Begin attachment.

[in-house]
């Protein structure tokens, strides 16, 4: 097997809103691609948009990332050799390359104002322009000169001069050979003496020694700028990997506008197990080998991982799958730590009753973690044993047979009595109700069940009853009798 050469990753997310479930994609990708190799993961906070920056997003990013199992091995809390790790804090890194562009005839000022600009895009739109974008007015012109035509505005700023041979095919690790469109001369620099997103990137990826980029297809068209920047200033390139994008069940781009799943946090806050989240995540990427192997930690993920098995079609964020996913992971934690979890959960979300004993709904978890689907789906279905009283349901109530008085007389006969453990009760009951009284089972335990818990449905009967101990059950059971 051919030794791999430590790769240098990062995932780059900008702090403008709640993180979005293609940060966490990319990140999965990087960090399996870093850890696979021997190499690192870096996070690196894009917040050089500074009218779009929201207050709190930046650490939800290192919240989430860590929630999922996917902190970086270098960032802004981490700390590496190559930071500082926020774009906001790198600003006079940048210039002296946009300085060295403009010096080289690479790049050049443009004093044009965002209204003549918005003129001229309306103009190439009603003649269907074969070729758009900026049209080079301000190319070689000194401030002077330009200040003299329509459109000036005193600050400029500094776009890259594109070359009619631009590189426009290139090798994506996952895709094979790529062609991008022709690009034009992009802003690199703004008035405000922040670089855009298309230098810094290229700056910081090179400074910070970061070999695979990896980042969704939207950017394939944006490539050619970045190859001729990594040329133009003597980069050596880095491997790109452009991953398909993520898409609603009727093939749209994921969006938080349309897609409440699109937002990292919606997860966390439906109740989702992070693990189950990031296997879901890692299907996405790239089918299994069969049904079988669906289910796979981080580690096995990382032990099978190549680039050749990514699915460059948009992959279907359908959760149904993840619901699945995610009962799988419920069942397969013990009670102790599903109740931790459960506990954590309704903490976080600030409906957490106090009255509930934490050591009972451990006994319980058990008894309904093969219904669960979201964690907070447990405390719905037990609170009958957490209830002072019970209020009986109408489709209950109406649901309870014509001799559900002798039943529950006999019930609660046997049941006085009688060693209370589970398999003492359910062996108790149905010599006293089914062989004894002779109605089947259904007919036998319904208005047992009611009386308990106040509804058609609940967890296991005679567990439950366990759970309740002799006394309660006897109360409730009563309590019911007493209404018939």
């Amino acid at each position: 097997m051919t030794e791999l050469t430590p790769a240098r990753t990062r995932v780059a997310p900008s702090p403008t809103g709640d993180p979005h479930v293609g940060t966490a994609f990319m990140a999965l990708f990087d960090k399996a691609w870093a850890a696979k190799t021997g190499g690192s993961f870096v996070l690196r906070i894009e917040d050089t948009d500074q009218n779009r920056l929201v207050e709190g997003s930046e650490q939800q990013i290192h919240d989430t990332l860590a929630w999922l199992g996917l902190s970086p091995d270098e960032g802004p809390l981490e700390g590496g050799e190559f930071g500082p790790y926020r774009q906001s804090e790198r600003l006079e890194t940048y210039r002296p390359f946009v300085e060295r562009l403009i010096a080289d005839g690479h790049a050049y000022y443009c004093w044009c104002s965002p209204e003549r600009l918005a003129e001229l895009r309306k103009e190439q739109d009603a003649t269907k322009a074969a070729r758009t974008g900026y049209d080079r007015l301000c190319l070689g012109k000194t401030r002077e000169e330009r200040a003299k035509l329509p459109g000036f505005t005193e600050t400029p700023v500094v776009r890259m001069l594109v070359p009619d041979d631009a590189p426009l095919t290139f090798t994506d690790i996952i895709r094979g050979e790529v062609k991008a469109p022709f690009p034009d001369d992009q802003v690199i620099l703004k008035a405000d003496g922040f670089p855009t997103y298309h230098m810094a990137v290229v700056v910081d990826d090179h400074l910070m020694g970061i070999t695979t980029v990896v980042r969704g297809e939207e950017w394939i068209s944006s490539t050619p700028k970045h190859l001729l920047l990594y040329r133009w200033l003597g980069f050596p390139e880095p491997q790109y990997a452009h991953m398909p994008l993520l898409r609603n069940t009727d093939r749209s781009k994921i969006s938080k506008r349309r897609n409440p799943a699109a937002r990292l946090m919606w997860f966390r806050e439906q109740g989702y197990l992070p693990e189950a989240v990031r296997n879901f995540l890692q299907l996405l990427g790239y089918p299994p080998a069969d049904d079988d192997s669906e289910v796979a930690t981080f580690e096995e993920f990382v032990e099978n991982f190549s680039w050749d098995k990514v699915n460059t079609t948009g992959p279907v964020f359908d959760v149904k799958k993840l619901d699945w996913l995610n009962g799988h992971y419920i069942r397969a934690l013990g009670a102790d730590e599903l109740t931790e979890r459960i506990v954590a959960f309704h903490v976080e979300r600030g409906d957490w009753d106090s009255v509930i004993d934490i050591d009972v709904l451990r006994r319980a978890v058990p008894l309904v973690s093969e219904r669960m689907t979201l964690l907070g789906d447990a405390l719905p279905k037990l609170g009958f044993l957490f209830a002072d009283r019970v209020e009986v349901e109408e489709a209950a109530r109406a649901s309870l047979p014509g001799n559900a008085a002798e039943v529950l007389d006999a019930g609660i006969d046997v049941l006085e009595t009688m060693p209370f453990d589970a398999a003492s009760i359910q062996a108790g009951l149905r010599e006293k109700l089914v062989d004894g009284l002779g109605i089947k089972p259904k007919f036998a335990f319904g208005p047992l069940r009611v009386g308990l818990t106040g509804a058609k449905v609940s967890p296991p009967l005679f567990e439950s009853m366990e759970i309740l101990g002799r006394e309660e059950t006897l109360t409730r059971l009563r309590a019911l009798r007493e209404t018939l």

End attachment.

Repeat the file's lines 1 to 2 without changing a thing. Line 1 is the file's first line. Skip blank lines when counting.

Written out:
[in-house]
């Protein structure tokens, strides 16, 4: 097997809103691609948009990332050799390359104002322009000169001069050979003496020694700028990997506008197990080998991982799958730590009753973690044993047979009595109700069940009853009798 050469990753997310479930994609990708190799993961906070920056997003990013199992091995809390790790804090890194562009005839000022600009895009739109974008007015012109035509505005700023041979095919690790469109001369620099997103990137990826980029297809068209920047200033390139994008069940781009799943946090806050989240995540990427192997930690993920098995079609964020996913992971934690979890959960979300004993709904978890689907789906279905009283349901109530008085007389006969453990009760009951009284089972335990818990449905009967101990059950059971 051919030794791999430590790769240098990062995932780059900008702090403008709640993180979005293609940060966490990319990140999965990087960090399996870093850890696979021997190499690192870096996070690196894009917040050089500074009218779009929201207050709190930046650490939800290192919240989430860590929630999922996917902190970086270098960032802004981490700390590496190559930071500082926020774009906001790198600003006079940048210039002296946009300085060295403009010096080289690479790049050049443009004093044009965002209204003549918005003129001229309306103009190439009603003649269907074969070729758009900026049209080079301000190319070689000194401030002077330009200040003299329509459109000036005193600050400029500094776009890259594109070359009619631009590189426009290139090798994506996952895709094979790529062609991008022709690009034009992009802003690199703004008035405000922040670089855009298309230098810094290229700056910081090179400074910070970061070999695979990896980042969704939207950017394939944006490539050619970045190859001729990594040329133009003597980069050596880095491997790109452009991953398909993520898409609603009727093939749209994921969006938080349309897609409440699109937002990292919606997860966390439906109740989702992070693990189950990031296997879901890692299907996405790239089918299994069969049904079988669906289910796979981080580690096995990382032990099978190549680039050749990514699915460059948009992959279907359908959760149904993840619901699945995610009962799988419920069942397969013990009670102790599903109740931790459960506990954590309704903490976080600030409906957490106090009255509930934490050591009972451990006994319980058990008894309904093969219904669960979201964690907070447990405390719905037990609170009958957490209830002072019970209020009986109408489709209950109406649901309870014509001799559900002798039943529950006999019930609660046997049941006085009688060693209370589970398999003492359910062996108790149905010599006293089914062989004894002779109605089947259904007919036998319904208005047992009611009386308990106040509804058609609940967890296991005679567990439950366990759970309740002799006394309660006897109360409730009563309590019911007493209404018939």